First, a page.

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EXACTLY THREE months after Yolanda struck central Philippines, the government launched a worldwide campaign to thank everyone who had rushed to the country’s aid in the supertyphoon’s aftermath. Aside from print and TV ads, the government also paid for billboards in nine famous cities across the globe – New York, London, Paris, Berlin, Toronto, Tokyo, Seoul, Singapore, and Sydney — expressing the Filipinos’ gratitude for the hand extended to them by people all over the world. Indeed, while Filipinos themselves rushed to help their countrymen in need, the global response to the tragedy was overwhelming.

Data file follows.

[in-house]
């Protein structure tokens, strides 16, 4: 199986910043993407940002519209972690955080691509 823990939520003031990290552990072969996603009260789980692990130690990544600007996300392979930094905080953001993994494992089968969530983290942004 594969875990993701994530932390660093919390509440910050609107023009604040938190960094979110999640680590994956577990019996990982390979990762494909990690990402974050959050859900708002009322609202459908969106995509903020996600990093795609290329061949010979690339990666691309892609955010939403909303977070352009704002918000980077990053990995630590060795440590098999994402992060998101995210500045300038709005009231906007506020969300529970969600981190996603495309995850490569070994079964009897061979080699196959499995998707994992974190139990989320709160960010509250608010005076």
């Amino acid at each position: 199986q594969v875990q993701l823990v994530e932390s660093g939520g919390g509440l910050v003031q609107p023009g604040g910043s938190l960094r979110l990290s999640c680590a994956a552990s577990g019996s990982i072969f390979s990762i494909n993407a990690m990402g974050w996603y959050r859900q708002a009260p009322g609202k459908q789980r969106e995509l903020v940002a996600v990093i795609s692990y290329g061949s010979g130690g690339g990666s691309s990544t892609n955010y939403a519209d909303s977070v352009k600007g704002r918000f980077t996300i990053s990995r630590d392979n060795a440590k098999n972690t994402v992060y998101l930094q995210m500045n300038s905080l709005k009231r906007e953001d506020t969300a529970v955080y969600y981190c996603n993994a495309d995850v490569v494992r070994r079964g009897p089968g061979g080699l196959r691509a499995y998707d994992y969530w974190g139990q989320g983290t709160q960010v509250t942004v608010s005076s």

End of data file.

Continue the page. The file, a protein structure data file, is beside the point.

AMONG THE scores of projects launched in the wake of super typhoon Yolanda, one assisted the victims in a direct, meaningful way: the reconstitution of the civil registry records of a targeted 100,000 persons.

RIGHT AFTER calamities have ravaged homes and communities, the government mounts relief and rescue work with speed and vigor – and still has energy left to provide photo-op events for the media. But when it comes to the more difficult tasks of rehabilitation and recovery, or even preparing communities for when the next disaster comes – the downtime between calamities – the government takes on the character of a drunken turtle, rolling out projects and releasing funds in slow and scattered fashion.

AS DONATIONS continue to pour in from both local and foreign individuals and institutions for post-Yolanda recovery and rehabilitation efforts, the Philippine government has also loosened its purse strings and released funds to aid the typhoon-struck communities.

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